Anthony Wayne Schools' funding depends on renewal levy - Toledo News Now, Breaking News, Weather, Sports, Toledo

Anthony Wayne Schools' funding depends on renewal levy

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WHITEHOUSE, OH (Toledo News Now) – A local district is going back to voters in November. Anthony Wayne Schools is hoping to renew its $3 million levy in order to keep money in the district.

Because the district has not received new money since 2003, officials are hoping to renew that emergency levy. The district's treasurer says this money is vital, especially as revenue continues to decrease.

"We moved here because of the school district. We were looking for a house, and Anthony Wayne just super-impressed us," said Kathy Bethel, an Anthony Wayne Parent.

District officials say Anthony Wayne Schools have many reasons to brag.

"We've had 11 straight years of being rated excellent by Ohio Department of Education," said Kerri Johnson, Anthony Wayne Schools Treasurer.

Administrators say they have managed that while keeping taxes relatively low.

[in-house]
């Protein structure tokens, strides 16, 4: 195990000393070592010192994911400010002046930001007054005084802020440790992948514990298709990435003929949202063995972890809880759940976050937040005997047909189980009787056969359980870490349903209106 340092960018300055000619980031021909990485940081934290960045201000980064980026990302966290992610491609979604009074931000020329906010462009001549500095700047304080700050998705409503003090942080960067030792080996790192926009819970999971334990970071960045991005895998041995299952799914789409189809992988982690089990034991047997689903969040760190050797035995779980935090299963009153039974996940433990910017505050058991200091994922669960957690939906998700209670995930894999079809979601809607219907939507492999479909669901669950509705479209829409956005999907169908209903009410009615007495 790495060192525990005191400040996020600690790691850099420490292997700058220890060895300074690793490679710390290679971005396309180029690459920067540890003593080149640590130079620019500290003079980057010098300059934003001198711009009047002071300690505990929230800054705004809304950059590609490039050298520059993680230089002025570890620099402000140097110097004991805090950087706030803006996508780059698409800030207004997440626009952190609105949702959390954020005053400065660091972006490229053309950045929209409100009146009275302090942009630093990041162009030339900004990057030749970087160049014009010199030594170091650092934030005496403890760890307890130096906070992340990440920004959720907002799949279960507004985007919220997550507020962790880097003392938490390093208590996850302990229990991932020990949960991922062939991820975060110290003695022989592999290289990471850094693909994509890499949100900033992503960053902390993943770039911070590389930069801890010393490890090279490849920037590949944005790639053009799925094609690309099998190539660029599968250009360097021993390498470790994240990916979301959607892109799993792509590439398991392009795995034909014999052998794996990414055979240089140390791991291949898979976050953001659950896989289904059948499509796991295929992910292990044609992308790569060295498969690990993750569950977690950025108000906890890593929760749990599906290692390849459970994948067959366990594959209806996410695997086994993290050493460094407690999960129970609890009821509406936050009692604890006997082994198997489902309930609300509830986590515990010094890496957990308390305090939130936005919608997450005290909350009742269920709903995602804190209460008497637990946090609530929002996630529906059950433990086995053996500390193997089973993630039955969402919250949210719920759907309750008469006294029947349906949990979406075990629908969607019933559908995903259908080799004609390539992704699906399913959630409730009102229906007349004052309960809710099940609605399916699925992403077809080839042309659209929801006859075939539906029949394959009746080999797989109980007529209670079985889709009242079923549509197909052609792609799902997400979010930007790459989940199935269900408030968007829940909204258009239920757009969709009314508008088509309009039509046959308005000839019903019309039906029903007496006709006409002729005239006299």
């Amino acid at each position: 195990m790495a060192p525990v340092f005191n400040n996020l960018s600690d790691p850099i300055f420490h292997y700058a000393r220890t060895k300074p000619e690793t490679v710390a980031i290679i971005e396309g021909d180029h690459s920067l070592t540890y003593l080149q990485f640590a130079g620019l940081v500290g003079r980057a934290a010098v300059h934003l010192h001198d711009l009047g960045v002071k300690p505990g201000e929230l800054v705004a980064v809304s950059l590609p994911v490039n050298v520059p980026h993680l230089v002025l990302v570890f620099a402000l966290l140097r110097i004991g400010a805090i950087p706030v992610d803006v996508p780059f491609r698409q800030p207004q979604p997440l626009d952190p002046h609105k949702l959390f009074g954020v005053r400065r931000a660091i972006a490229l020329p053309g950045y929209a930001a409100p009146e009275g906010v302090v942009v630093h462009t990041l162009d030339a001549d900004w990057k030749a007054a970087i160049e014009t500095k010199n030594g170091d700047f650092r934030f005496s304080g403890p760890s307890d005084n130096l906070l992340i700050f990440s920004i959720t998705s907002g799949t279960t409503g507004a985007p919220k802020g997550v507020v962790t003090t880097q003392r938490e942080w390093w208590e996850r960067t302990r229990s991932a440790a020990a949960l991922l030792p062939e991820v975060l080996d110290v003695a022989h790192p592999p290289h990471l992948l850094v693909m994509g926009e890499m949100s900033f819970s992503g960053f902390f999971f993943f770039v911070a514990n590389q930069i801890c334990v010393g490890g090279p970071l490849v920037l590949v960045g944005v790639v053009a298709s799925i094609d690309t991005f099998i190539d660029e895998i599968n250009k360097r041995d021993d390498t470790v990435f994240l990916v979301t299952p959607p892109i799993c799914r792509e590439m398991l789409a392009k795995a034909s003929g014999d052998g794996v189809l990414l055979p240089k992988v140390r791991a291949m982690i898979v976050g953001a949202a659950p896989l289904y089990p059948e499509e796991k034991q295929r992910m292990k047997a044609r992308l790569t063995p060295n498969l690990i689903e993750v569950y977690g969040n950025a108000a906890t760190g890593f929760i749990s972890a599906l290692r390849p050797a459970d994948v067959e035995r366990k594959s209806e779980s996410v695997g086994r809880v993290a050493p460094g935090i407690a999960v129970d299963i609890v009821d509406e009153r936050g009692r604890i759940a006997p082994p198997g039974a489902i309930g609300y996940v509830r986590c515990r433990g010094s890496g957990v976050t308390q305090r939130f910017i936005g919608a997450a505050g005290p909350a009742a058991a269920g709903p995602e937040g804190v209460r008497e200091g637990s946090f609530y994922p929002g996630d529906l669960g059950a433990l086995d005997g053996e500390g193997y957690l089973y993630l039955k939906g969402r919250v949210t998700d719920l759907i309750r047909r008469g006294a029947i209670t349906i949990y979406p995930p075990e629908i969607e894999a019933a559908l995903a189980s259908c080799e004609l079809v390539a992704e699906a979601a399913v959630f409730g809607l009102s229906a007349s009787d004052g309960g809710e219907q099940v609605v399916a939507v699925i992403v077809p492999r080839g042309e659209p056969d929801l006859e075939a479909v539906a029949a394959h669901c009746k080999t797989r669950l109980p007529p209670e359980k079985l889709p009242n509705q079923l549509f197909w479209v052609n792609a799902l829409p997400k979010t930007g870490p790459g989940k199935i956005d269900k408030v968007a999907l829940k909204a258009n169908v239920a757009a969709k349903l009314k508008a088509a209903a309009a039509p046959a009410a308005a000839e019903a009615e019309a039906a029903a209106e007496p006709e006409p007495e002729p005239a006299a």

"We have the lowest cost per pupil of the Lucas County schools. We also have the lowest effective millage in Lucas County, which means the community members of the Anthony Wayne School District pay less tax dollars here than they would if they lived in a neighboring school district," said Johnson.

However, revenue is declining. The district lost $2.3 million in state federal aid last year. They expect to lose another million this year. Last year was the first time the district deficit spent in nearly a decade.

"We're projected to deficit spend again. It's not a pattern we want to get into right now," said Johnson.

The district has watched its money closely. For example, it did not replace eight retired teachers this year. It also uses a credit card to earn money back.

Johnson says the fixed sum levy is increasingly important. Fixed sum means the millage adjusts to get to the $3 million amount.

"It's all about maintaining the tradition of excellence," said Johnson.

The district wants to renew the levy for 10 years. Bethel thinks it has enough support. 

"Sometimes they're hesitant, but the community seems so very supportive of the school. It's always done really good things," said Bethel. 

Anthony Wayne covers Whitehouse, Waterville, Monclova Township and portions of Wood and Fulton counties.

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